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Clean energy
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A Guide to Green Energy Rebates and Tax Credits

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In August, President Joe Biden signed the Inflation Reduction Act into law — marking the largest federal investment in climate and energy law in history. In addition to creating jobs in clean energy and manufacturing sectors, the act adds tax credits and rebates for homeowners seeking more energy efficiency and lower utility bills.


Historically, only taxpaying entities were able to take advantage of renewable energy tax incentives; with the new legislation, homeowners and tax-exempt entities such as local governments can take advantage as well. 


From buying electric vehicles to installing solar panels and other home-efficiency upgrades, the IRA can cover some of the costs and help you save money in the long run.


Beginning next year, tax credits and rebates covering 10% of the costs of installing insulation, windows, doors, roofing, and other energy-saving improvements will be bumped up to 30%. The annual tax credit limit of $500 will increase to $2,000 on eligible home improvements, and will include upgrades such as stoves and boilers, water heaters, electric panels, and home energy audits. 

@benlikepen Why I got solar panels ☀️😎 Greener Homes Rebate 🟢🏡💸 #solar #realestate #calgary #alberta #canada #greenenergy #yyc ♬ original sound - Ben Pinckney

Frequently Asked Questions

  • What is a tax credit and how is it different from a rebate?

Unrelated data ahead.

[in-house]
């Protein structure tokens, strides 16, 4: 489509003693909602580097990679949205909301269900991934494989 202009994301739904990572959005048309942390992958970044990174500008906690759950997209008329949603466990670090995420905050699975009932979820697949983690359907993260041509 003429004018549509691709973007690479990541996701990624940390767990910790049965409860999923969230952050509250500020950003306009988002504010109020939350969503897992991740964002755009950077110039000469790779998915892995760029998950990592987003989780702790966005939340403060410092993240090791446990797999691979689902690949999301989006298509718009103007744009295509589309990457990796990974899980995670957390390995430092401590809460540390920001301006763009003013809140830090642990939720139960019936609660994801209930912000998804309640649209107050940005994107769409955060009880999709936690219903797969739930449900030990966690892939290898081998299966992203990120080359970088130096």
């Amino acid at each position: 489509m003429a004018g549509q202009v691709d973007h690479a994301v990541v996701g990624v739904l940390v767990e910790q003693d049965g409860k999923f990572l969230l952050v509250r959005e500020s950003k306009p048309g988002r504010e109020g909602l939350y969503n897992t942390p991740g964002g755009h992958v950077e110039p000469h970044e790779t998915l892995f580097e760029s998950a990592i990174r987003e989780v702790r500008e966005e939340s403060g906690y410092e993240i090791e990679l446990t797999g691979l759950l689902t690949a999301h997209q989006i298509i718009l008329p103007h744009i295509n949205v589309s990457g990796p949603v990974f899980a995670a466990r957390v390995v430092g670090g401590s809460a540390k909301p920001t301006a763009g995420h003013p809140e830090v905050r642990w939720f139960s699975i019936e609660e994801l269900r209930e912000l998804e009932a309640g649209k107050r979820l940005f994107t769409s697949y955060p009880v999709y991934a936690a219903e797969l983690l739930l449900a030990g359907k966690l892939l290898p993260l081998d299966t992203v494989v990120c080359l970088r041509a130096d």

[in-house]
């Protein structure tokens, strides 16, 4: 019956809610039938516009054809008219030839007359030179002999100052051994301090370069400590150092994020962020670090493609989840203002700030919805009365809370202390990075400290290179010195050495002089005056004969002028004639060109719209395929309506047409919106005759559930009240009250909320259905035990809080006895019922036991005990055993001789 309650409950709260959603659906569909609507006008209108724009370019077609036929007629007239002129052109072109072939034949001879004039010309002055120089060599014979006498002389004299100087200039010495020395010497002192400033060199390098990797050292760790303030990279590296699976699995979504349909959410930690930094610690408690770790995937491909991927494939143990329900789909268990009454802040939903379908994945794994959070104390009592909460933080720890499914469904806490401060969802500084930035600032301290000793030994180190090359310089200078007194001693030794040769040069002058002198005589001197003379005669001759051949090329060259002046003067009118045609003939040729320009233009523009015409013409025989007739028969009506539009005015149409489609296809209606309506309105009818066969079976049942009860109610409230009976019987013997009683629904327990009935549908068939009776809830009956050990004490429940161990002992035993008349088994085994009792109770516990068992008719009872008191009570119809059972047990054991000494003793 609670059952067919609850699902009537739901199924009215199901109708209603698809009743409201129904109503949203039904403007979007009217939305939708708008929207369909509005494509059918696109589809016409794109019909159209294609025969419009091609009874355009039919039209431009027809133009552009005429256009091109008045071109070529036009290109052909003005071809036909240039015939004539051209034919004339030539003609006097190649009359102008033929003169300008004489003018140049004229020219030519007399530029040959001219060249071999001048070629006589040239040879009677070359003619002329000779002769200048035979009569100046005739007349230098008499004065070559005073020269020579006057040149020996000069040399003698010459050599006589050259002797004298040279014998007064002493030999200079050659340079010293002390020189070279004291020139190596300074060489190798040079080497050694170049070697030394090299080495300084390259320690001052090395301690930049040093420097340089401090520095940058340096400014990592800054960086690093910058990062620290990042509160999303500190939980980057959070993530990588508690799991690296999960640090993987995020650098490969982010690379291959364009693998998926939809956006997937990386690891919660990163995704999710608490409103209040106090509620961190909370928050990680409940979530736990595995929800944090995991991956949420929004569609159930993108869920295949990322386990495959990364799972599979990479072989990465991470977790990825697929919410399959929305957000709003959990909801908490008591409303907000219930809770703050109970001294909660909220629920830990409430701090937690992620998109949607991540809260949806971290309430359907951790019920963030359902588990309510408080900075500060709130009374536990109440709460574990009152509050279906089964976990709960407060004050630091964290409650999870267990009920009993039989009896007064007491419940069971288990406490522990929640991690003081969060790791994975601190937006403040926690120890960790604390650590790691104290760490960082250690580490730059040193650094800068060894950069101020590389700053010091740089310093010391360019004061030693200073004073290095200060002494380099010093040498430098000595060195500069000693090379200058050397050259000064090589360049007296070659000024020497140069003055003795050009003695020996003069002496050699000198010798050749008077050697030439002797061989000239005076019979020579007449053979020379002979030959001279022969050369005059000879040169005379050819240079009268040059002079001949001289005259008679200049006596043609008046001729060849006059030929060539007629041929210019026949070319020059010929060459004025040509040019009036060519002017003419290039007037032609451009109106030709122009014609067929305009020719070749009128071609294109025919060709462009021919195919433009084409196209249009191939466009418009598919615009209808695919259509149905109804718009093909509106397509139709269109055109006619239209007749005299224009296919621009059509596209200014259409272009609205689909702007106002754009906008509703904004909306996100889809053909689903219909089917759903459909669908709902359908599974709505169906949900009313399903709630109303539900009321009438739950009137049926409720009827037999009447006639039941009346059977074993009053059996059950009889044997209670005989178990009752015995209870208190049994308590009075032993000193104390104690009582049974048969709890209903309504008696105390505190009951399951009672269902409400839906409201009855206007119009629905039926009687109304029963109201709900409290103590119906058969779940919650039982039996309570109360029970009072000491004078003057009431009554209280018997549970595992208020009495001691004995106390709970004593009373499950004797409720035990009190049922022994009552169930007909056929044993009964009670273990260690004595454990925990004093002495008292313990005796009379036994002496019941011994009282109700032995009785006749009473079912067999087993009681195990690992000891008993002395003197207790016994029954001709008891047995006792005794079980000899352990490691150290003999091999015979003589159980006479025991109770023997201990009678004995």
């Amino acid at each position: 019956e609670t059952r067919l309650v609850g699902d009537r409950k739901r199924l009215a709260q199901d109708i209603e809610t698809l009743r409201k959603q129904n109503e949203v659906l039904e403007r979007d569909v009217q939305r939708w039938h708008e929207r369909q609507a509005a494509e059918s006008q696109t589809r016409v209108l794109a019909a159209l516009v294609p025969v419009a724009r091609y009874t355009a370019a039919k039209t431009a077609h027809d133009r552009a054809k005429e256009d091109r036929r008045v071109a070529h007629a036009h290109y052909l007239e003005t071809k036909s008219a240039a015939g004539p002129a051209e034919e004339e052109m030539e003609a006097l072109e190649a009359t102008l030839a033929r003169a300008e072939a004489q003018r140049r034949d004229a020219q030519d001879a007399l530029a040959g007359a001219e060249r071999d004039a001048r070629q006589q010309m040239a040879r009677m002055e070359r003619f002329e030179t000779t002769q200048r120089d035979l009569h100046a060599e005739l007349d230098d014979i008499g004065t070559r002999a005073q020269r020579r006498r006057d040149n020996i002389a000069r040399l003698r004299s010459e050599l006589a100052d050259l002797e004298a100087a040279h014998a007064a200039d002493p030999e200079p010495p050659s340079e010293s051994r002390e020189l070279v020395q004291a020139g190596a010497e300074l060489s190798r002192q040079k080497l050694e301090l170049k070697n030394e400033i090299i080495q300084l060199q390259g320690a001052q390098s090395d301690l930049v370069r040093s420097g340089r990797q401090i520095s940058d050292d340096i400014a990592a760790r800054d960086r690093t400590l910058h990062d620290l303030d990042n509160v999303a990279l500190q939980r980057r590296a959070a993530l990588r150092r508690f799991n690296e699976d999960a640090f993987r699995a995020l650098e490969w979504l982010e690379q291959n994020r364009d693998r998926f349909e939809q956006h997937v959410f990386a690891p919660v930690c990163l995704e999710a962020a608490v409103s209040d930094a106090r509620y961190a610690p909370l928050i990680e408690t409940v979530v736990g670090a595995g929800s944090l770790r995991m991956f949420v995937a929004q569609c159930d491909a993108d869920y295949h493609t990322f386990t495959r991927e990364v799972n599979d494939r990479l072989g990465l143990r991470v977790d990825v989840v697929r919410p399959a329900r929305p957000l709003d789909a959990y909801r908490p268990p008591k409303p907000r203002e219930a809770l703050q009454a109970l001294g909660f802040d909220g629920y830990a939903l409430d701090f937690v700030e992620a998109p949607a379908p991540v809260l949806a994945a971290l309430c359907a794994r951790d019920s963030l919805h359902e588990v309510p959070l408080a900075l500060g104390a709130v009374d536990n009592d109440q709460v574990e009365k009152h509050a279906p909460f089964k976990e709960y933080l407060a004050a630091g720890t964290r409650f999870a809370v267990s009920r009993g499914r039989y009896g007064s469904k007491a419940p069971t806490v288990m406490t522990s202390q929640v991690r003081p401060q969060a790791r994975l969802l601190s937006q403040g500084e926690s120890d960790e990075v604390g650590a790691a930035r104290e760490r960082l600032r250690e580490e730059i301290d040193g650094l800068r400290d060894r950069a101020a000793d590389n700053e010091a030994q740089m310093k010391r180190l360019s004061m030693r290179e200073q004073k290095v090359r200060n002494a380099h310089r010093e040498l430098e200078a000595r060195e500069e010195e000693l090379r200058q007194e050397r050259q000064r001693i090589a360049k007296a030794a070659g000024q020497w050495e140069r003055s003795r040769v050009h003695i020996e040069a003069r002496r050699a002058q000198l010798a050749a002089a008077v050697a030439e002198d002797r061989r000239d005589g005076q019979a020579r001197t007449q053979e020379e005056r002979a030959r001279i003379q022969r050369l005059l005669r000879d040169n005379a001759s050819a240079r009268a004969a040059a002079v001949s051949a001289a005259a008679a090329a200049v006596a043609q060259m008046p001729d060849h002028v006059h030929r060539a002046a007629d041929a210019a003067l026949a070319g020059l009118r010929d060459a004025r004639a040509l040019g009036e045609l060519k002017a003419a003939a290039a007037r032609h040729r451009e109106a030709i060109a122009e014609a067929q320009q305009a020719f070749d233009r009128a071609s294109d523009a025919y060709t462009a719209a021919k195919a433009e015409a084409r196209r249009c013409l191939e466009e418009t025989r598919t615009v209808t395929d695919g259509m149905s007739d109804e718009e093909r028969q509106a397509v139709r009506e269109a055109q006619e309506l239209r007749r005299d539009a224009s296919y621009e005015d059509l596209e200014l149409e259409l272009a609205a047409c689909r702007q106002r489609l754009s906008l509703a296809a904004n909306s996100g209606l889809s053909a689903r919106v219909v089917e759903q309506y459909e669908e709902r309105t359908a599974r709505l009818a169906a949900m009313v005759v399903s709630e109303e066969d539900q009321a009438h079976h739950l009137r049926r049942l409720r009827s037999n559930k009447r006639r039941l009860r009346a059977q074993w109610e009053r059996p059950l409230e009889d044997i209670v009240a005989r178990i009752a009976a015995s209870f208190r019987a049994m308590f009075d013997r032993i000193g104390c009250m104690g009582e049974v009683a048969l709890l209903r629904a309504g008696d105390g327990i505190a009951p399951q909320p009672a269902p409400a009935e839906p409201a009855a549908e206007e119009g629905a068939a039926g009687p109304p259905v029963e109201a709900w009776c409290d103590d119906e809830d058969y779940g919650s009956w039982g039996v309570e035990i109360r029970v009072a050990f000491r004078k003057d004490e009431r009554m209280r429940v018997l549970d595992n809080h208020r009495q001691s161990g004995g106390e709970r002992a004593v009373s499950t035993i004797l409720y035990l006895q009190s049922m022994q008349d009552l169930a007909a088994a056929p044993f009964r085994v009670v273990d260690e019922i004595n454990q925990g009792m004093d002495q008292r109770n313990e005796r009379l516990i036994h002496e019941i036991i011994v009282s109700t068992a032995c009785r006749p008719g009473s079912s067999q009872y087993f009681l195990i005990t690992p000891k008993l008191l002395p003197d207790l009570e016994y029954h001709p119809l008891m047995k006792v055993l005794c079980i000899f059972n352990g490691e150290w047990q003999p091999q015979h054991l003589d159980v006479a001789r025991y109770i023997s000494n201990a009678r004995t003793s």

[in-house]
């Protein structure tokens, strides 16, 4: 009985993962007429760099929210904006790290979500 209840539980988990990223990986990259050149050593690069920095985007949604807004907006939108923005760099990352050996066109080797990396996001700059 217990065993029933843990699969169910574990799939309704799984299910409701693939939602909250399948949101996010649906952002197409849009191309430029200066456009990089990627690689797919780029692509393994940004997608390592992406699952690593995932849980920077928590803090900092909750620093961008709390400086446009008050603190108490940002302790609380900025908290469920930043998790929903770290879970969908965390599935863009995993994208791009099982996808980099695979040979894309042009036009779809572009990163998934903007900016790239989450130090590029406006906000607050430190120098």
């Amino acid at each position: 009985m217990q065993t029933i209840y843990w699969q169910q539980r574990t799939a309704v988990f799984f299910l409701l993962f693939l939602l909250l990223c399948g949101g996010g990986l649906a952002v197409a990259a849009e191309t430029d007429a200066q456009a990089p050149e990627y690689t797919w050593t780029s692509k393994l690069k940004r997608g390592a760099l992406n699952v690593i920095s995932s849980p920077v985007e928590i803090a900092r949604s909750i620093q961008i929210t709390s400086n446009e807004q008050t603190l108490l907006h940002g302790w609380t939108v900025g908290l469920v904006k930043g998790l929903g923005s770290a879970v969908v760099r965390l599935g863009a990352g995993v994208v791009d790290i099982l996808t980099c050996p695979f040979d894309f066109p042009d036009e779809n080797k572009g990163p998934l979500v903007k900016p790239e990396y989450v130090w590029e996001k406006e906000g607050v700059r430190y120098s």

Often referred to as an investment tax credit, or ITC, a tax credit is a dollar-for-dollar reduction in the amount of income tax you would otherwise owe. For example, claiming a $1,000 federal tax credit reduces your federal income taxes due by $1,000. 


A rebate is a form of buying a discounted item and getting money back in the way of reduction, return, or refunds. Beginning in 2023, state programs will offer low- and moderate-income households rebates on buying heat pumps — cutting purchasing and installation costs up to $8,000. If home electrical upgrades are needed to integrate the system, rebates of up to $4,000 will also be available.


  • Can I get a tax credit if I want to install solar panels on my home? 

Yes. Right now, households can get a tax credit covering up to 30% of the costs of installing rooftop solar. Beginning next year, the credit will also apply to solar systems that are paired with battery storage, as well as stand-alone battery storage installed without solar panels. The installation of the system must be completed during the tax year for the credit to be applied.


  • Are tax credits available for buying an electric vehicle?

Yes. income-qualified households are eligible now for a tax credit of up to $7,500 when buying a new electric vehicle. The vehicle must be assembled in North America, and it must be bought and delivered on or before Dec. 31. Beginning next year, the requirements will expand to include pickup trucks, vans, and SUVs priced at $80,000 or less and other used vehicles — including sedans — valued at $55,000 or less. 


For previously owned electric vehicles, income-qualified households will have access to a tax credit of up to $4,000. The vehicle must be at least two years old and cost $25,000 or less.


  • I need to replace my furnace or aid conditioner. Do I qualify? 

Yes. Eligible households can get a $300 tax credit when buying a new heat pump, but the total of current and previously used tax credits cannot exceed $500. These include modifications made for energy-efficiency improvements and high-efficiency furnace and air conditioning units.


But there's good news. Beginning next year, households can claim up to 30% of the cost of buying and installing a heat pump, and up to $2,000 (including technical support) for any electric system upgrades needed to winterize and make the home "heat-pump-ready." 

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